The current James Bond is portrayed as a high-performing employee who is nevertheless well on his way to a mandatory sexual harassment training. Which seems like a nice balance point between the traits of the classic character and the changing social realities of the contemporary setting of his world.

      IMO, that’s the same discussion as “can we have a black Batman”.Report

      • Avatar Jaybird in reply to Burt Likko
        Ignored
        says:

        Remember when Timothy Dalton came out with a James Bond movie where he didn’t have sex with anybody because of the HIV Crisis?Report

      • Avatar CJColucci in reply to Burt Likko
        Ignored
        says:

        A few years back, Scientific American had a piece on a study a couple of scientists published on James Bond’s health problems caused by his enormous alcohol consumption. He ordered his martinis shaken, not stirred (heresy!) because if he tried to stir his martinis in front of others, they’d see that he has a serious case of the shakes. He was also likely impotent. So maybe he’ll end up in front of employee assistance rather than human resources.Report

      • Avatar Oscar Gordon in reply to Burt Likko
        Ignored
        says:

        I think Elba playing Bond is easier, because Bond is never really a person, he’s an archetype. At least in the movies, we never really get a backstory for James Bond (is that his real name, or an alias he’s grown fond of?). Hell, at this point, James Bond could be a title for all we know. “Whoever so holds the 007 LTK is henceforth known as James Bond!”

        But Batman and Bruce Wayne are linked in a more fundamental way, and Bruce Wayne is the definition of wealthy white privilege. Sure, we could do Bouie’s Batman (& I would probably read the hell out of that), but a permanent recast is a very tricky thing. Do it wrong, and it’ll blow up in DCs face.

        But, as I said, it’s not impossible. Nick Fury isn’t white anymore and no one seems to mind.Report

        • Avatar Dark Matter in reply to Oscar Gordon
          Ignored
          says:

          Fury hadn’t had a standalone comic since either 1968 or 1989. He’s a great supporting character, he’s great redone, he also wasn’t popular enough to stand a comic up himself. Popularity is a measurement of how many people identify with him and/or how risky a move it will be to redo him.

          The problem with a redo of Superman is he’s the main figure in 4+ comics. Having said that, there’s certainly room in the DC universe to have a Black Superman(ish) character… however I think they’ve tried that more than a few times and they don’t become popular enough to support their own comic.

          Granted, part of that is Superman has already taken over that role iconically, but that’s only part of it. Captain Marvel (now Shazam) was effectively a Superman clone. I’ve long lost track of how many characters we have which copy Superman on some level.Report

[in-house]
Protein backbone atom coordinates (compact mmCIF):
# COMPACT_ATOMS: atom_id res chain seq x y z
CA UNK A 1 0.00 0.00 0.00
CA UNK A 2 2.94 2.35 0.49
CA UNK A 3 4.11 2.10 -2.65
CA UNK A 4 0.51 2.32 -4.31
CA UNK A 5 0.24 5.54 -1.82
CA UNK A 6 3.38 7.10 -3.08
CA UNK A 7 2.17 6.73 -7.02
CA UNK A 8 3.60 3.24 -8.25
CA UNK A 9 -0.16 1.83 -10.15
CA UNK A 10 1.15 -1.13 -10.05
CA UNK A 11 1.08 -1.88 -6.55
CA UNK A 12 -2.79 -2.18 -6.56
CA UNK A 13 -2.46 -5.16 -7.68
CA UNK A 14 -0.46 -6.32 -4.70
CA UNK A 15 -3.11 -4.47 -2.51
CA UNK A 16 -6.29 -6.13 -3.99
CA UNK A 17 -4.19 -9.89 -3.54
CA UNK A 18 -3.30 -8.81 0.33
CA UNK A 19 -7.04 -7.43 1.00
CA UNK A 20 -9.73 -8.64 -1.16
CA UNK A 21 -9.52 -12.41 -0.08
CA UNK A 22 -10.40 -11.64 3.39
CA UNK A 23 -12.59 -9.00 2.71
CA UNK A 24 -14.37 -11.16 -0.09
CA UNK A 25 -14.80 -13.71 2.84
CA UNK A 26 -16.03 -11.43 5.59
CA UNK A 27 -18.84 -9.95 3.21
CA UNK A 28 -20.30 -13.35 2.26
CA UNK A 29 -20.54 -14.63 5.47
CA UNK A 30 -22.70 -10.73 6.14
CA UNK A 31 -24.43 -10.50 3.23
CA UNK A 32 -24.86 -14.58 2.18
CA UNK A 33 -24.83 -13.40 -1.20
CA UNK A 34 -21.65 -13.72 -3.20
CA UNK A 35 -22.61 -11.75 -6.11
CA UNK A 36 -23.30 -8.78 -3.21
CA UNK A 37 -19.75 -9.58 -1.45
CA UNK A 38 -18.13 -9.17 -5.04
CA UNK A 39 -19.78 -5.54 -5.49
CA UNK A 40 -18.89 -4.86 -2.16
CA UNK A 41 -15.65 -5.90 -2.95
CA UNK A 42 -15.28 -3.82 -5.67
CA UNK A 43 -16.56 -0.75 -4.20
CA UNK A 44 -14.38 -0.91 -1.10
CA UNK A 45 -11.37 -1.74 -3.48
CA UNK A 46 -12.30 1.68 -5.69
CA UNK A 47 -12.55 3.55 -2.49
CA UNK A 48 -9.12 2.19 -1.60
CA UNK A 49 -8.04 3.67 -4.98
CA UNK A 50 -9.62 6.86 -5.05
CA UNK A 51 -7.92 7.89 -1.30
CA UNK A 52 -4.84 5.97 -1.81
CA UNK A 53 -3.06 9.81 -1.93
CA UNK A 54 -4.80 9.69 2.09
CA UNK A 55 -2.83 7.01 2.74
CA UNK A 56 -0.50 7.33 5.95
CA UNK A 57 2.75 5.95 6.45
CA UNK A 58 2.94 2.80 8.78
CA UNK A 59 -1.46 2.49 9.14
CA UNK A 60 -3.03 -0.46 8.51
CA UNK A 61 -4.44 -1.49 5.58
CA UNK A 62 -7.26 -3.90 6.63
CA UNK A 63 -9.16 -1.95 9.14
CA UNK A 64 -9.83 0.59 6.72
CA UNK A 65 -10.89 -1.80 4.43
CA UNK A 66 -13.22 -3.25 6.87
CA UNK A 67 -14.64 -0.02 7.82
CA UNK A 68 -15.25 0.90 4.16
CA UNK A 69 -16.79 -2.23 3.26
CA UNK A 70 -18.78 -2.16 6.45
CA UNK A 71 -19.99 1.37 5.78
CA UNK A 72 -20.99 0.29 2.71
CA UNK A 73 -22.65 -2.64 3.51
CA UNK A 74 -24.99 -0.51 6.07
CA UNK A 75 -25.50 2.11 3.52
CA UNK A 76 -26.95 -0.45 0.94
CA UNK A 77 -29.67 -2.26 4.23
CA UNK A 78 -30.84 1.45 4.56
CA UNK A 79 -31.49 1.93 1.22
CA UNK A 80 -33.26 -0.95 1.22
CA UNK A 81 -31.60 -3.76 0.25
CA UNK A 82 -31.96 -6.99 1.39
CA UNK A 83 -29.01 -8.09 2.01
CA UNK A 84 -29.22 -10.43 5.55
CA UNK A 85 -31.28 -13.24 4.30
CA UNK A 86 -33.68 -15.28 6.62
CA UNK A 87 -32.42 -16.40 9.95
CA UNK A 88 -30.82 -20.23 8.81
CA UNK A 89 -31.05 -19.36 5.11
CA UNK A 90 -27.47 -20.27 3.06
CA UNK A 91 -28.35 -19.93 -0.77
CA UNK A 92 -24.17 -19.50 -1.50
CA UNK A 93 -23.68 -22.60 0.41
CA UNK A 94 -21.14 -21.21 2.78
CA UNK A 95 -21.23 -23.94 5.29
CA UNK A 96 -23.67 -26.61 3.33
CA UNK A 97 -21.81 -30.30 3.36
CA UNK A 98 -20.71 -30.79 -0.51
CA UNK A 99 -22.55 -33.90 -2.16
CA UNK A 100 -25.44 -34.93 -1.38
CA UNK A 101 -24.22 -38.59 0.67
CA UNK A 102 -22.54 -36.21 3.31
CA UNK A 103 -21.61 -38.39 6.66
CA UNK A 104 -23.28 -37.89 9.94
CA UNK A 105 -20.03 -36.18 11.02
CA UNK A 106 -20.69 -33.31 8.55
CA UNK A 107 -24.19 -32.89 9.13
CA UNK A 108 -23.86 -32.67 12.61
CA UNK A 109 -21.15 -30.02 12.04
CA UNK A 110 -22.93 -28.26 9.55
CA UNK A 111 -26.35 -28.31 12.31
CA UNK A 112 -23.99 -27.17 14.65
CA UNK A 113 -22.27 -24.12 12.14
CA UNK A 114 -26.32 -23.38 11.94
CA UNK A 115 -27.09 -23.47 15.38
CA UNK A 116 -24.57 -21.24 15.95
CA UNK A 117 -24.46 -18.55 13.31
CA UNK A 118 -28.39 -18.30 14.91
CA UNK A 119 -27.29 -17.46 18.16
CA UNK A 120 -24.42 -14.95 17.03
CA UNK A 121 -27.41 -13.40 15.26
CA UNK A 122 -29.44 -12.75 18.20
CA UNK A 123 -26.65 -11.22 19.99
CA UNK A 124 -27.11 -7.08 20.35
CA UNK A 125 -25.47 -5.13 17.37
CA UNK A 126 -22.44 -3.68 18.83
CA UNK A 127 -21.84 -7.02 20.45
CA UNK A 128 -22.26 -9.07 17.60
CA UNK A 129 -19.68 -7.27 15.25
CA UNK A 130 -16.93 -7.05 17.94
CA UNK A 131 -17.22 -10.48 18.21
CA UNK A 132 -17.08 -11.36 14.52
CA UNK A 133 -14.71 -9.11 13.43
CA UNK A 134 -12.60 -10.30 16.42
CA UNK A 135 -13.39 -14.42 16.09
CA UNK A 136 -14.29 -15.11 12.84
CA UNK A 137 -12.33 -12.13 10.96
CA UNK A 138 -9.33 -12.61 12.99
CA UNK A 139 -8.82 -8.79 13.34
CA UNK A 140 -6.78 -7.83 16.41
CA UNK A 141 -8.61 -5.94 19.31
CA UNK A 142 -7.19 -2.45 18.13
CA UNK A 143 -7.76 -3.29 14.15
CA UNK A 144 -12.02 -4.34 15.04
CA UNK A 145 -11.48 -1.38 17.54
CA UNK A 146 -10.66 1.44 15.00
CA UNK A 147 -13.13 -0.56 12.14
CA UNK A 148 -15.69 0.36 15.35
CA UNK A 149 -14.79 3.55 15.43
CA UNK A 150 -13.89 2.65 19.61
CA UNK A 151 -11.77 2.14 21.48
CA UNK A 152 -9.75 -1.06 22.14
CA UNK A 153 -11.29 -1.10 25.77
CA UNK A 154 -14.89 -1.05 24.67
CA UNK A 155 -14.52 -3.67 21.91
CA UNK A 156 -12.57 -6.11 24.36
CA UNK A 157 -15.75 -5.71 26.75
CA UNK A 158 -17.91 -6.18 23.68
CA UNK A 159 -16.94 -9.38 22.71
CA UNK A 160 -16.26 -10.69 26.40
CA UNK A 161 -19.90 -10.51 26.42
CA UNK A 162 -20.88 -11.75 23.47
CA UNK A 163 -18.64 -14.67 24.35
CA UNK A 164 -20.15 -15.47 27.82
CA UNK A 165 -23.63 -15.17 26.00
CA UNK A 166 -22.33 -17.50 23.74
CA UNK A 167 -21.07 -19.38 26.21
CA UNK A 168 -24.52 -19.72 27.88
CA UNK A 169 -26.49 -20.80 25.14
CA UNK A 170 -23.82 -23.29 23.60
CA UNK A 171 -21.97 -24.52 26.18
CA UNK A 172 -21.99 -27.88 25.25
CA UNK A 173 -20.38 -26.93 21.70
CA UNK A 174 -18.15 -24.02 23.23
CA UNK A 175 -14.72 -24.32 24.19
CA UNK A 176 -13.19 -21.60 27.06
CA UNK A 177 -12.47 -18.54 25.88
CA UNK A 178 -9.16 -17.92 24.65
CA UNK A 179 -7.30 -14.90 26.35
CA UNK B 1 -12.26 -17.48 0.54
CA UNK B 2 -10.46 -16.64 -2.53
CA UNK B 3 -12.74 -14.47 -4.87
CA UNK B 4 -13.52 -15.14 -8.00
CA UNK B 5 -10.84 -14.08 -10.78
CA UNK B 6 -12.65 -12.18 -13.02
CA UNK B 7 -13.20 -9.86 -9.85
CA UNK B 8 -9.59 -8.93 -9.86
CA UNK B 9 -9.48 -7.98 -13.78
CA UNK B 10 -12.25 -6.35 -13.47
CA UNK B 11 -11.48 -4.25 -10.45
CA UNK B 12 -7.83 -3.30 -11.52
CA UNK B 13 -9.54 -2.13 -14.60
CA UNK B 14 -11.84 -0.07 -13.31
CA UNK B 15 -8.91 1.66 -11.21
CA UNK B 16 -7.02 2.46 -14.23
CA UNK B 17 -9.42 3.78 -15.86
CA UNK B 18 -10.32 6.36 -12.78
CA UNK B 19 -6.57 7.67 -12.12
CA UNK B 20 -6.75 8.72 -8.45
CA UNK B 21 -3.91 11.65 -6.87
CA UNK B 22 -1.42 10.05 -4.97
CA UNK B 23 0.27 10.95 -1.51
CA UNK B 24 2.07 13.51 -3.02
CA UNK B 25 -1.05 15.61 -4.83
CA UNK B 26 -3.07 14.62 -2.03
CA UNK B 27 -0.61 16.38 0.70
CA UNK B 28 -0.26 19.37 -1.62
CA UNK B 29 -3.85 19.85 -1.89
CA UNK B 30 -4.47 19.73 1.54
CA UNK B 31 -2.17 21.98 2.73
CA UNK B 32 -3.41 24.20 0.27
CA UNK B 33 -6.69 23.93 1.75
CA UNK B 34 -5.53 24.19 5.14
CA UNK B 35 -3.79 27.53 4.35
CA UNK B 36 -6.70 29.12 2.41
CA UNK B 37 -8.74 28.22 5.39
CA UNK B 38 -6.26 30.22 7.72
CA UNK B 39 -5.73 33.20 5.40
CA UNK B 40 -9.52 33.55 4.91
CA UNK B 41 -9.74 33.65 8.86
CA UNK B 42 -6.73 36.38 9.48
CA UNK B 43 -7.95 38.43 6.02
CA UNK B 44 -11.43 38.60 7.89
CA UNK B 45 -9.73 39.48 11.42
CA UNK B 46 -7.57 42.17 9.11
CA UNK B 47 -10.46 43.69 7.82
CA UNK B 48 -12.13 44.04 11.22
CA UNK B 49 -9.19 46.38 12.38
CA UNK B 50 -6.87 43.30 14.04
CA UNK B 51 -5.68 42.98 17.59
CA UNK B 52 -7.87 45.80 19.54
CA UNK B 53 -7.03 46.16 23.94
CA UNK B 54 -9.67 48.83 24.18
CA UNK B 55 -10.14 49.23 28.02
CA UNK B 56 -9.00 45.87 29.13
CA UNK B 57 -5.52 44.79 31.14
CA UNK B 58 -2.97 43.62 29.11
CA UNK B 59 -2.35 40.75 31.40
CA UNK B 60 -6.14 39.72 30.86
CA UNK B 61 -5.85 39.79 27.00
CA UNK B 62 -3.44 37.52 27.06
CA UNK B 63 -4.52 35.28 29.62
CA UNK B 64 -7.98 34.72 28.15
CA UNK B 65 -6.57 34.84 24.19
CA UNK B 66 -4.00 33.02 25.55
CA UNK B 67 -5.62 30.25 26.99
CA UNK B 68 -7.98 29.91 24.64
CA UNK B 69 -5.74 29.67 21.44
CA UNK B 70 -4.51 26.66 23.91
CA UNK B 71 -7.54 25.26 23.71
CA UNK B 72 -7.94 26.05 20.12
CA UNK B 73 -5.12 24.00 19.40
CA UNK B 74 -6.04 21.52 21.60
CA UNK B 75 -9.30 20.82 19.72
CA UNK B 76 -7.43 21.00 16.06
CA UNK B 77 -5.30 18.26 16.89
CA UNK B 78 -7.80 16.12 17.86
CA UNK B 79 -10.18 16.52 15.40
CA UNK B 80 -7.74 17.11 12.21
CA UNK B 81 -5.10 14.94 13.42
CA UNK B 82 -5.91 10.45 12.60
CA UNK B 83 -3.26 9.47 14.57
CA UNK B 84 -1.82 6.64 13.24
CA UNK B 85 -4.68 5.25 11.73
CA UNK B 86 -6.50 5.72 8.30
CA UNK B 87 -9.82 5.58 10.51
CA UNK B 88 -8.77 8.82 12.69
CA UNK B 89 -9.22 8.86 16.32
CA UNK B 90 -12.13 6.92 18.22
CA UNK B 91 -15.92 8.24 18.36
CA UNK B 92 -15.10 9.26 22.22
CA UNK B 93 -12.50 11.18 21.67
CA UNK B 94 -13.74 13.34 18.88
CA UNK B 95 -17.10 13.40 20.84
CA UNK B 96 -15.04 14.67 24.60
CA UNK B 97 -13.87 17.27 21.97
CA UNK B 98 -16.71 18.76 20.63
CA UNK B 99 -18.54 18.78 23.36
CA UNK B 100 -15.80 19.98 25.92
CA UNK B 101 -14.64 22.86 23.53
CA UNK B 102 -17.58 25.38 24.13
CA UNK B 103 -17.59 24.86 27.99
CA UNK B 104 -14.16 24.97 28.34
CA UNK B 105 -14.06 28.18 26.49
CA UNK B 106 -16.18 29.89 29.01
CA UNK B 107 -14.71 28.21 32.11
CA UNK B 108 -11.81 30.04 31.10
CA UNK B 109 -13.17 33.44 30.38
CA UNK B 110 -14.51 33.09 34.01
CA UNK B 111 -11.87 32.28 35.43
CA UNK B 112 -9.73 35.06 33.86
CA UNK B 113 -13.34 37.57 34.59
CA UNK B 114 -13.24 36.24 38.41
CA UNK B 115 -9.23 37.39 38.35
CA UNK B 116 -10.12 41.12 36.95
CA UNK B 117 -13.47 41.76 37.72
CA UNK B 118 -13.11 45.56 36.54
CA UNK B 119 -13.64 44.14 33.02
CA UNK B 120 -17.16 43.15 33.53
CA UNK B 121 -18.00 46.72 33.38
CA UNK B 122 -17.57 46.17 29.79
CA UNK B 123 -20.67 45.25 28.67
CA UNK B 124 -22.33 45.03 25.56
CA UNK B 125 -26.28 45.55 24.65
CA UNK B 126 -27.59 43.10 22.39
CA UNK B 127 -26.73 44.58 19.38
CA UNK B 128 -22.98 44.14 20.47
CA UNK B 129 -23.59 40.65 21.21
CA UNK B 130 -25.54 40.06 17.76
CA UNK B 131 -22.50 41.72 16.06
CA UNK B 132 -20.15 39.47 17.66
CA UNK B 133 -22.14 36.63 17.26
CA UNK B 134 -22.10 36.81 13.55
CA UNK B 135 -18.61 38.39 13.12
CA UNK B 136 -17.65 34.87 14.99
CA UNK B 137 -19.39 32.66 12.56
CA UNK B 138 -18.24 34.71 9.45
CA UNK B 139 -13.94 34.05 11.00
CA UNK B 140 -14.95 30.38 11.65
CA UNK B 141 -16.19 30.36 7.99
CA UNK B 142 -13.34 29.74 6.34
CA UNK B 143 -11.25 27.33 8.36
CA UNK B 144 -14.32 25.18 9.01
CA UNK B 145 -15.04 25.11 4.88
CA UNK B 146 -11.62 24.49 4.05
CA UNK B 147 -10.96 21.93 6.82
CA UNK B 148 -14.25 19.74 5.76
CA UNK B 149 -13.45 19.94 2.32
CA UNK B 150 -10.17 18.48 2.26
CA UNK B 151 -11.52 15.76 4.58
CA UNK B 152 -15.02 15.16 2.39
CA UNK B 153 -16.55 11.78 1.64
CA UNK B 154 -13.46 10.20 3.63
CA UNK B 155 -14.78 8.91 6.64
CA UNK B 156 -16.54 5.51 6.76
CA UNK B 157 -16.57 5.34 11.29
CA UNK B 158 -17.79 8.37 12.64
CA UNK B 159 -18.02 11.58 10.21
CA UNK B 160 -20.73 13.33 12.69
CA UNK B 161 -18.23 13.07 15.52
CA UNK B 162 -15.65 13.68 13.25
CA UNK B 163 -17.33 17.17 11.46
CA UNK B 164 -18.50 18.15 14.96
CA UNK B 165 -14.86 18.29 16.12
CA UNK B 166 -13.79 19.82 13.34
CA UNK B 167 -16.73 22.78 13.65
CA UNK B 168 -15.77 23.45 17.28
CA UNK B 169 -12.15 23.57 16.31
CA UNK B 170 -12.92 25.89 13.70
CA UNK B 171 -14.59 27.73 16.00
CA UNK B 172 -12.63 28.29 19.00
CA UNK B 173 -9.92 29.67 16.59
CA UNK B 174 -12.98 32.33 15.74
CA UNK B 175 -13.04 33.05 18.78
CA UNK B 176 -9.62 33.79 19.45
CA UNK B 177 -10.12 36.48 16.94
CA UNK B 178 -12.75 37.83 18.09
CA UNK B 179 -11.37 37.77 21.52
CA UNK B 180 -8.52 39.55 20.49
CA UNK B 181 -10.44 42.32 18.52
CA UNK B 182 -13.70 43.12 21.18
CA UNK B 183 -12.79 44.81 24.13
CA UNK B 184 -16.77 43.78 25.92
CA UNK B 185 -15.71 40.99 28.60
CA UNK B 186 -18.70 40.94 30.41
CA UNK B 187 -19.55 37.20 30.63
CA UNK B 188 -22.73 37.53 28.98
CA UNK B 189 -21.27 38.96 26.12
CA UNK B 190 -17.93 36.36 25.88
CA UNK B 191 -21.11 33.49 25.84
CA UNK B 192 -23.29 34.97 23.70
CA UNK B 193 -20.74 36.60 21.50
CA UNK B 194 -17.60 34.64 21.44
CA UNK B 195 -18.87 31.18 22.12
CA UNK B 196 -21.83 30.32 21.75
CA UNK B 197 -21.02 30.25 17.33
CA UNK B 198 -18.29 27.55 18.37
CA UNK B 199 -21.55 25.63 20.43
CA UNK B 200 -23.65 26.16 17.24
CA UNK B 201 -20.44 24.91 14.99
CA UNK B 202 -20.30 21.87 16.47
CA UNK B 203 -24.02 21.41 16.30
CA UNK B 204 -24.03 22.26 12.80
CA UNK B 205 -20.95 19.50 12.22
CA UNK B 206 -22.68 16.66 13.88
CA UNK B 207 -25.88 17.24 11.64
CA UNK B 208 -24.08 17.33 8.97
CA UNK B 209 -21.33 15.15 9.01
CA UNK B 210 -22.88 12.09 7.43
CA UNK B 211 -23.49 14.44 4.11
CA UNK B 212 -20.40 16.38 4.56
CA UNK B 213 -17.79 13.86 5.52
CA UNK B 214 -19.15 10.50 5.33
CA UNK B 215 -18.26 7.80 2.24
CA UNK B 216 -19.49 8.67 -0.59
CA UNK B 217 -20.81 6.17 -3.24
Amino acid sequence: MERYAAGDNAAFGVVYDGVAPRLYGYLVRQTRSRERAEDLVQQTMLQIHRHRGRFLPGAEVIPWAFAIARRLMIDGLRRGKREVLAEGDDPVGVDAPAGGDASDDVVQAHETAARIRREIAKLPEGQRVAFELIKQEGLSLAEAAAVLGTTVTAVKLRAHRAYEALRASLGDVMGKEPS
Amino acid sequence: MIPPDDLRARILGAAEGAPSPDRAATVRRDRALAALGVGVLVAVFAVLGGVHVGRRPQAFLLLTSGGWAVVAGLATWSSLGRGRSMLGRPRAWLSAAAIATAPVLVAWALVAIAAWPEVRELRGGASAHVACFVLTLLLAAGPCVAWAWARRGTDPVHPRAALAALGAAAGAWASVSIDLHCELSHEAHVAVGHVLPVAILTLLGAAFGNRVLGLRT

• Avatar Pinky in reply to Maribou
      Ignored
      says:

      I strongly support the #blameJaybird groundswell.

      But there’s a big difference between interpreting Batman as a psycho or a troubled social worker or whatever and interpreting him as black. First of all, it elevates skin color to a personality trait. Secondly, you can cast the psychology of the character in any number of ways without changing his story. Black Batman has a different story, or at least everyone here has presented him as having a different story.Report

      • Avatar CJColucci in reply to Pinky
        Ignored
        says:

        Black Batman has a different story.

        Well, yes. I thought that was the point.Report

        • Avatar Pinky in reply to CJColucci
          Ignored
          says:

          But what does that say?

          Bruce Wayne is an outlier among whites. He’s an outlier among rich whites, and among rich whites whose parents were killed when he was young. He doesn’t represent the white experience. If you say that black Batman is different, you’re saying that changing the single trait of skin color changes a person’s behaviour. You’re literally saying that you can judge the content of a person’s character by the color of their skin.

          Batman is not the inevitable result of socioeconomic forces. He’s unique. If skin color changes Batman, then skin color changes our innermost nature.Report

          • Avatar Oscar Gordon in reply to Pinky
            Ignored
            says:

            If you haven’t, you should read Bouie’s proposal (follow the Twitter link). He specifically talks about how a black Wayne family would be very different, and not just The Waynes with dark skin.Report

      • Avatar Maribou in reply to Pinky
        Ignored
        says:

        No, it doesn’t elevate it to a personality trait. It elevates it to something which can reasonably be understood to have most likely shaped the environment and the experiences of the character in such a way as to have shifted his backstory and motivations, especially within an American context. Plausibly, not necessarily, done so.